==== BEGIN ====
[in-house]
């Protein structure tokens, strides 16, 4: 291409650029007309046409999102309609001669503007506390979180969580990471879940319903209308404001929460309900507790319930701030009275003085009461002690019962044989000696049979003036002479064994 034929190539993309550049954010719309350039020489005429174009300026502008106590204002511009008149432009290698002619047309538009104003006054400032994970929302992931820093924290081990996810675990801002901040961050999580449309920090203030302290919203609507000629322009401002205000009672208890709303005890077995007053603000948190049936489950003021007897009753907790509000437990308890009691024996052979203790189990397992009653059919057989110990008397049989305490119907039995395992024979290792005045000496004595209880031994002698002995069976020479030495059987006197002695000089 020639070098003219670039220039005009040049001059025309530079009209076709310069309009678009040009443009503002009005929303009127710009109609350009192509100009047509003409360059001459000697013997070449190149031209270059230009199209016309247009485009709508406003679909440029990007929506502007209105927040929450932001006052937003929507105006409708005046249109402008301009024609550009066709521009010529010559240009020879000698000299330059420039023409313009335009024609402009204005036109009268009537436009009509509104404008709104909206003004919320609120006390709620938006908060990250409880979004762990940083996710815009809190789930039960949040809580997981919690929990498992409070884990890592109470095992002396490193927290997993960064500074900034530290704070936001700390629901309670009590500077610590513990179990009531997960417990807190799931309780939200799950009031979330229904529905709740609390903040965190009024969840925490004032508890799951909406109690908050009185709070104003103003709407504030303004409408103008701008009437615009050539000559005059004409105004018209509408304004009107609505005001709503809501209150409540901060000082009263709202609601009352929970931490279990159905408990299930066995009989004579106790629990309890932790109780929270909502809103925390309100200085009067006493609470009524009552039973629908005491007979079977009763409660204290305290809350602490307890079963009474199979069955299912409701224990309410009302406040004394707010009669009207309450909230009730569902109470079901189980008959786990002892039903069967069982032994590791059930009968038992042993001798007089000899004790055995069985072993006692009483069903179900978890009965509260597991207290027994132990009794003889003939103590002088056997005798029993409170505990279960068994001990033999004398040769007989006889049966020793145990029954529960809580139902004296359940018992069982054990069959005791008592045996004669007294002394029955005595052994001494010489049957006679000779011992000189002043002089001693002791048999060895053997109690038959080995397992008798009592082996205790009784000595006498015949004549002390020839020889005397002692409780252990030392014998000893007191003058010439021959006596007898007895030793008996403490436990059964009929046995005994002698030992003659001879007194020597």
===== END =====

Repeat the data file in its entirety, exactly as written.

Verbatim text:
[in-house]
């Protein structure tokens, strides 16, 4: 291409650029007309046409999102309609001669503007506390979180969580990471879940319903209308404001929460309900507790319930701030009275003085009461002690019962044989000696049979003036002479064994 034929190539993309550049954010719309350039020489005429174009300026502008106590204002511009008149432009290698002619047309538009104003006054400032994970929302992931820093924290081990996810675990801002901040961050999580449309920090203030302290919203609507000629322009401002205000009672208890709303005890077995007053603000948190049936489950003021007897009753907790509000437990308890009691024996052979203790189990397992009653059919057989110990008397049989305490119907039995395992024979290792005045000496004595209880031994002698002995069976020479030495059987006197002695000089 020639070098003219670039220039005009040049001059025309530079009209076709310069309009678009040009443009503002009005929303009127710009109609350009192509100009047509003409360059001459000697013997070449190149031209270059230009199209016309247009485009709508406003679909440029990007929506502007209105927040929450932001006052937003929507105006409708005046249109402008301009024609550009066709521009010529010559240009020879000698000299330059420039023409313009335009024609402009204005036109009268009537436009009509509104404008709104909206003004919320609120006390709620938006908060990250409880979004762990940083996710815009809190789930039960949040809580997981919690929990498992409070884990890592109470095992002396490193927290997993960064500074900034530290704070936001700390629901309670009590500077610590513990179990009531997960417990807190799931309780939200799950009031979330229904529905709740609390903040965190009024969840925490004032508890799951909406109690908050009185709070104003103003709407504030303004409408103008701008009437615009050539000559005059004409105004018209509408304004009107609505005001709503809501209150409540901060000082009263709202609601009352929970931490279990159905408990299930066995009989004579106790629990309890932790109780929270909502809103925390309100200085009067006493609470009524009552039973629908005491007979079977009763409660204290305290809350602490307890079963009474199979069955299912409701224990309410009302406040004394707010009669009207309450909230009730569902109470079901189980008959786990002892039903069967069982032994590791059930009968038992042993001798007089000899004790055995069985072993006692009483069903179900978890009965509260597991207290027994132990009794003889003939103590002088056997005798029993409170505990279960068994001990033999004398040769007989006889049966020793145990029954529960809580139902004296359940018992069982054990069959005791008592045996004669007294002394029955005595052994001494010489049957006679000779011992000189002043002089001693002791048999060895053997109690038959080995397992008798009592082996205790009784000595006498015949004549002390020839020889005397002692409780252990030392014998000893007191003058010439021959006596007898007895030793008996403490436990059964009929046995005994002698030992003659001879007194020597």